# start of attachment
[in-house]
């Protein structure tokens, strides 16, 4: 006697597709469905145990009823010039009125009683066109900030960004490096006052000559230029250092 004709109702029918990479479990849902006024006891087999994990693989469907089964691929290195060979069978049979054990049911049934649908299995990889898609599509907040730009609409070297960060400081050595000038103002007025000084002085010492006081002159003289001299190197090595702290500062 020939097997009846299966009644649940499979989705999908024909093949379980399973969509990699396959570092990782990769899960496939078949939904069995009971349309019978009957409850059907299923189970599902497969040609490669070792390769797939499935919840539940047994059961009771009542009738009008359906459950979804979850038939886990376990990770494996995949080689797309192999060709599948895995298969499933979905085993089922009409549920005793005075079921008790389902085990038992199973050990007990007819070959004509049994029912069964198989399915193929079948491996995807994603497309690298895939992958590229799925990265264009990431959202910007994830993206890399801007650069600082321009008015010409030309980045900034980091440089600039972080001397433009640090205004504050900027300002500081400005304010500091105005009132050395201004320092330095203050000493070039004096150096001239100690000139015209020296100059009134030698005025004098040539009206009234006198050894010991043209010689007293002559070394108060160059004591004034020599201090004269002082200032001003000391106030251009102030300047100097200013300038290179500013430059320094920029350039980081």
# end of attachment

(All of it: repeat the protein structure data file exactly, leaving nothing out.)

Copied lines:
[in-house]
């Protein structure tokens, strides 16, 4: 006697597709469905145990009823010039009125009683066109900030960004490096006052000559230029250092 004709109702029918990479479990849902006024006891087999994990693989469907089964691929290195060979069978049979054990049911049934649908299995990889898609599509907040730009609409070297960060400081050595000038103002007025000084002085010492006081002159003289001299190197090595702290500062 020939097997009846299966009644649940499979989705999908024909093949379980399973969509990699396959570092990782990769899960496939078949939904069995009971349309019978009957409850059907299923189970599902497969040609490669070792390769797939499935919840539940047994059961009771009542009738009008359906459950979804979850038939886990376990990770494996995949080689797309192999060709599948895995298969499933979905085993089922009409549920005793005075079921008790389902085990038992199973050990007990007819070959004509049994029912069964198989399915193929079948491996995807994603497309690298895939992958590229799925990265264009990431959202910007994830993206890399801007650069600082321009008015010409030309980045900034980091440089600039972080001397433009640090205004504050900027300002500081400005304010500091105005009132050395201004320092330095203050000493070039004096150096001239100690000139015209020296100059009134030698005025004098040539009206009234006198050894010991043209010689007293002559070394108060160059004591004034020599201090004269002082200032001003000391106030251009102030300047100097200013300038290179500013430059320094920029350039980081």